Everything You Need to Know About Saving for Retirement
This article is from our friends at LearnVest, a leading site for women and their money.
You know what’s awesome?
No, really. Imagine it: Waking up every day to head to your favorite yoga/art/synchronized swimming class. Catching up with friends daily. Starting (and finishing) every book or movie that catches your eye.
It’s the ultimate extended vacation, and the best part is, by the time you get there, you’ve already paid for it. You know how that happened? You started today.
No, really, today. No matter how old you are, you want to make sure you’re on the right track for retirement. Don’t worry, we’ll walk you through everything you need to know, right here and now.
So go ahead, start stocking up on sketchbooks.
To set the stage, we’ll explain the main types of retirement accounts available. There are three: the 401(k), the traditional IRA, and the Roth IRA.
A 401(k) is a free retirement account you can only get through an employer, and it holds money taken directly from your paycheck. Sometimes, said employer also contributes money to your retirement fund—that’s called “matching.” Traditional 401(k) plans grow tax-deferred, meaning that you’ll pay taxes when you take the money out, not when you put the money in.
A traditional IRA is set up so that your contribution each year is tax deductible (if you’re under a certain income limit*), and you aren’t taxed on the income you make as it grows. You pay those taxes when you withdraw it for retirement, which you’re required to begin doing at age 70½. Anyone can open a traditional IRA.
The Roth is different from the traditional IRA in that you pay taxes upfront at today’s tax rates. In return, you never have to pay taxes on your investment earnings! This is huge. Consider the following example:
If you’re contributing $150 per month to retirement, your account could hold about $78,000 after 20 years (assuming 7% interest). Over half of that (about $42,000) is investment earnings–the money your contributions have generated just by being in the account. With a Roth IRA, you won’t need to pay taxes when you take out any of that $78,000. With a traditional IRA, you’re taxed on the entire sum, the $78,000. While there is an income limit to open a Roth IRA, anyone can convert her traditional into a Roth (more on that later).
To figure out which account is right for you, use our flowchart:
Keep in mind that the Roth and traditional IRA are subject to income limits.*
The Fourth Option
If you’ve maxed out your 401(k) and Roth or traditional IRA, you have one more option: a non-deductible traditional IRA. For more on this option, see our guide.
If you’re a married, stay-at-home mom, consider opening a spousal IRA. More on that here.
"But I Only Have $1,000!"
Even if you feel like you don’t have a ton of money to invest, that’s OK. “Even if you can only save 1% of your paycheck, you should be saving for retirement,” says LearnVest Financial Planner Stephany Kirkpatrick CFP (R). “Especially if your company will match your 401(k) contributions!”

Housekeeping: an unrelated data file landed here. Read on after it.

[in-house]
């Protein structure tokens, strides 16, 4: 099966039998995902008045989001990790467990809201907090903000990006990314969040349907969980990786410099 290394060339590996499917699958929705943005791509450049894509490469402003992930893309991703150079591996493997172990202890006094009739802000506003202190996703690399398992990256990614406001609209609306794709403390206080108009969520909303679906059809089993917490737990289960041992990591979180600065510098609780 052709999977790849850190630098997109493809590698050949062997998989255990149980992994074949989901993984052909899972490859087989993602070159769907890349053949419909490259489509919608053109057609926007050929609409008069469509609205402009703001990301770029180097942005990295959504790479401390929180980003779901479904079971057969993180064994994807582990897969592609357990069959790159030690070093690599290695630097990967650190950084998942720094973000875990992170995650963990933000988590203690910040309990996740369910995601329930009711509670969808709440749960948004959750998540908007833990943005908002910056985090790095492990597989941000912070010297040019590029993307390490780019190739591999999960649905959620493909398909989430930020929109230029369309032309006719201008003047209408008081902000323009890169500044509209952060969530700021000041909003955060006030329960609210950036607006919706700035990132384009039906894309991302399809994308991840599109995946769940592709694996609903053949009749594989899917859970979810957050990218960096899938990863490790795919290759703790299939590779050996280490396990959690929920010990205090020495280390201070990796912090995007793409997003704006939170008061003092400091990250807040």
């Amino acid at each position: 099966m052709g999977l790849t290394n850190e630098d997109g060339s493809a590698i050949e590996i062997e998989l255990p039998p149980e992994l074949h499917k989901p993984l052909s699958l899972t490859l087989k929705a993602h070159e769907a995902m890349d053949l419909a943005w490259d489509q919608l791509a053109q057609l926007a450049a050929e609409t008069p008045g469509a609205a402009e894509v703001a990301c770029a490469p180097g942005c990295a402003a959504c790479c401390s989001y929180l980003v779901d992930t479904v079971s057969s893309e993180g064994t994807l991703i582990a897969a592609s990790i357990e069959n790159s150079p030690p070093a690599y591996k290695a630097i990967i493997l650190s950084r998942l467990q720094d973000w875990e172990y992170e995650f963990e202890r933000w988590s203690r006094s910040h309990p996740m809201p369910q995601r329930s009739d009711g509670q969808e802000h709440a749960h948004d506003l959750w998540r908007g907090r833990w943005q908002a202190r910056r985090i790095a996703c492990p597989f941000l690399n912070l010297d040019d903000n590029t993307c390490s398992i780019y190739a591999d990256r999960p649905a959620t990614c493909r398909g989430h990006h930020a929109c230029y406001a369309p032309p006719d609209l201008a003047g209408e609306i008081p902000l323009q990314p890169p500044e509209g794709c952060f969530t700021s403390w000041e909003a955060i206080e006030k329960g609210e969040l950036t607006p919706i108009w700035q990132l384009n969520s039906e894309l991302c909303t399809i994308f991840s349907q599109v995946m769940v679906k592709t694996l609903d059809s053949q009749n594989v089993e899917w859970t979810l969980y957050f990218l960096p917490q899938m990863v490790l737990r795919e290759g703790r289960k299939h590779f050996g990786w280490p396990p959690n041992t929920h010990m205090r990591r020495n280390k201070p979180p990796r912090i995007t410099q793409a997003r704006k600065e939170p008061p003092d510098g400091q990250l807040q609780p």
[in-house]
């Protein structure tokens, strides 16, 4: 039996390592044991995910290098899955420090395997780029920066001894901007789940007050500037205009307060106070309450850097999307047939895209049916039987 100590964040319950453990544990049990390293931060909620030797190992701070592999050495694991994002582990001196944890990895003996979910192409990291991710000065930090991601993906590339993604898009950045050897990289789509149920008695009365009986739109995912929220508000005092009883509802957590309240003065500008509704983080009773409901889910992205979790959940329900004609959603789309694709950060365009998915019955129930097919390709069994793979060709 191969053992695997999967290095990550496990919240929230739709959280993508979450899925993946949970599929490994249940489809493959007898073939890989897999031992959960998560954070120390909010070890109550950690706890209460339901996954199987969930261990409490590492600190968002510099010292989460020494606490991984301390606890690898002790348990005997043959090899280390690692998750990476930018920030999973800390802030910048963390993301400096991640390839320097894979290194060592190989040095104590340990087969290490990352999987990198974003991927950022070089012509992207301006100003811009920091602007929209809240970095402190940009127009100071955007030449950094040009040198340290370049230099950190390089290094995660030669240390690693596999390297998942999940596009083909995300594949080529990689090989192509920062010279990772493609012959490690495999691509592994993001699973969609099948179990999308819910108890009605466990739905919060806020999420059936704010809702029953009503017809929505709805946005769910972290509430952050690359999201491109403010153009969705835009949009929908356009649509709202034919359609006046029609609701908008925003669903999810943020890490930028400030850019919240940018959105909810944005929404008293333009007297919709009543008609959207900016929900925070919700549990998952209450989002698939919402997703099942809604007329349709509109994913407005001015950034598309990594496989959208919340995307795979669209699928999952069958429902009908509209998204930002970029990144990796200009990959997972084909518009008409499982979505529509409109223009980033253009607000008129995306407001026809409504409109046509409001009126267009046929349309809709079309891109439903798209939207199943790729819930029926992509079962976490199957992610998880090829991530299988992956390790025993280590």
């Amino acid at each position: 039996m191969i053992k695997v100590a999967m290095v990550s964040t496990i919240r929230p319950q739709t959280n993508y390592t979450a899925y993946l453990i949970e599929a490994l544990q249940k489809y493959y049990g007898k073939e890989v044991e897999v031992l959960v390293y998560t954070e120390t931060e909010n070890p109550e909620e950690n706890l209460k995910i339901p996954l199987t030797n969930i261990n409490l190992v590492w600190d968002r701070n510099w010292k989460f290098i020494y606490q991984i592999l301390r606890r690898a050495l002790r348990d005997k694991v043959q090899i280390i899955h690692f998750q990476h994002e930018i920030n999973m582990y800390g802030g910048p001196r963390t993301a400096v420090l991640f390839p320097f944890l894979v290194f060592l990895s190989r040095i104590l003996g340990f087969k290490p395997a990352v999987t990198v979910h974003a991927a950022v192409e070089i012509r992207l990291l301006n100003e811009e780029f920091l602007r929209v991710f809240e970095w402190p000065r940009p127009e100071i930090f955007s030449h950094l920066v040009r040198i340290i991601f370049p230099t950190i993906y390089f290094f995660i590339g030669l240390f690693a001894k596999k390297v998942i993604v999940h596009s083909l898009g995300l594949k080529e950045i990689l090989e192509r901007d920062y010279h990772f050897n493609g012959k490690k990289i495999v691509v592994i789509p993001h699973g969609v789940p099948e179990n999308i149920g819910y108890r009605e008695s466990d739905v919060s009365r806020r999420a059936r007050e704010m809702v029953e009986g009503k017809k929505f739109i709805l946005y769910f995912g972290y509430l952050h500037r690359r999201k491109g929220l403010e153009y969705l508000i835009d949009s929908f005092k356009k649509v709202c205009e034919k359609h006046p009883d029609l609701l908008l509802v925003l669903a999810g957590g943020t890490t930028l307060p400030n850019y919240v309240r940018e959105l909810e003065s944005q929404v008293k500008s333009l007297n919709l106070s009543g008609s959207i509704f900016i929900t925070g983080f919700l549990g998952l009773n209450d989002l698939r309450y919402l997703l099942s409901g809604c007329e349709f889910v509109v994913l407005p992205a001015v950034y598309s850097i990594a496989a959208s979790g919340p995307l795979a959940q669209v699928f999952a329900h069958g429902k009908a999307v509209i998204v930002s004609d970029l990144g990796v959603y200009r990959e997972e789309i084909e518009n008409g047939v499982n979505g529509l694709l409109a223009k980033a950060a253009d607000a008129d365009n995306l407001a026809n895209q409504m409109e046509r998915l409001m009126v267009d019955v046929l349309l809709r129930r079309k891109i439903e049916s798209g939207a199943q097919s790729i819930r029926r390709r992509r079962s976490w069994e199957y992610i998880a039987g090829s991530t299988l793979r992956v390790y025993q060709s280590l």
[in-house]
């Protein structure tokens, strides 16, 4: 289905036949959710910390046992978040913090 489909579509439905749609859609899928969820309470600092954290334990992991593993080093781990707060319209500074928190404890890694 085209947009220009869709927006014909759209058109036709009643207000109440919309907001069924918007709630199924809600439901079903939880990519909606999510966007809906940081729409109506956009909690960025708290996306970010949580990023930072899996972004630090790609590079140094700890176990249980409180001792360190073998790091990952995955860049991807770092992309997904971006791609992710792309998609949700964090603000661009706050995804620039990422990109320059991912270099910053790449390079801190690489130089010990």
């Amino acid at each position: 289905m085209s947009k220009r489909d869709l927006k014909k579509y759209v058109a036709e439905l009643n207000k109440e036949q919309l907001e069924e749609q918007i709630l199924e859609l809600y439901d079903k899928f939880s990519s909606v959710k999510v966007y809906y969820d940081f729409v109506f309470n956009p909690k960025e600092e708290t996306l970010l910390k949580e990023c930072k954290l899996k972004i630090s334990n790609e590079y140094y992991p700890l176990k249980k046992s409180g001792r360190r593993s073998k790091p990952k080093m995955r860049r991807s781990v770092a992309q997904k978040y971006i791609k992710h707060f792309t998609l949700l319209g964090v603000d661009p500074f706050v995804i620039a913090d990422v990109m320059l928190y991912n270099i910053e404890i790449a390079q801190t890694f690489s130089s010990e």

(Of course, we don’t expect you to have $1,000 just sitting around, waiting to be invested. You’re likely contributing to your accounts automatically from your monthly paychecks, so the following sums are the amount you’ll have contributed to your retirement by the end of the year.)
If You’ll Have $1,000
First and foremost, max out your company’s 401(k) match by contributing however much money your employer has pledged to match. Getting an extra $500 per year in free money could equal as much as $21,000 in 20 years (assuming 7% interest). And it didn’t cost you a thing. If you don’t have a company match, open a Roth IRA (as long as you’re within the salary limit) and lock in today’s tax rates.
If You’ll Have $5,000
You’re in good shape! That’s actually the most you can save in a Roth IRA each year in order to gain a tax benefit. First, max out your company’s 401(k) match, if there is one available, then dive into a Roth IRA with the remaining funds. If you don’t have a company match, open a Roth IRA. Putting aside $5,000 today could mean about $217,000 in 20 years.
If You’ll Have $10,000
If you have a 401(k), split your $10,000 between your 401(k) and a Roth IRA so you can save the full $10,000 (since a Roth caps out at $5,000 if you’re under 50). If you don’t have a 401(k), then put $5,000 into a Roth IRA and $5,000 into a non-deductible traditional IRA. Your non-deductible IRA won’t give you an immediate tax break–it will only grow tax deferred. But it’s still a good deal, since it lets you save extra!
If You’ll Have More Than $10,000
Put $5,000 into a Roth IRA and the rest into your 401(k). You could save up to $22,000 a year if you are single (or $44,000 if you’re married) using this combo—which could turn into more than $950,000 in 20 years. If you’re above the income limit for a Roth, substitute a traditional IRA (or non-deductible IRA or taxable brokerage account, if your income is too high for the traditional).
*While the 401(k) and non-deductible IRA don’t have income limits, while the Roth and traditional do. You can contribute to a Roth IRA as long as your income is less than $110,000 if you are single or $173,000 if you are married. For a traditional IRA, you can only deduct if you aren’t covered by a 401(k) at work and your income is below $58,000 single or $92,000 if you are married.
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Photo courtesy of www.seniorliving.org.
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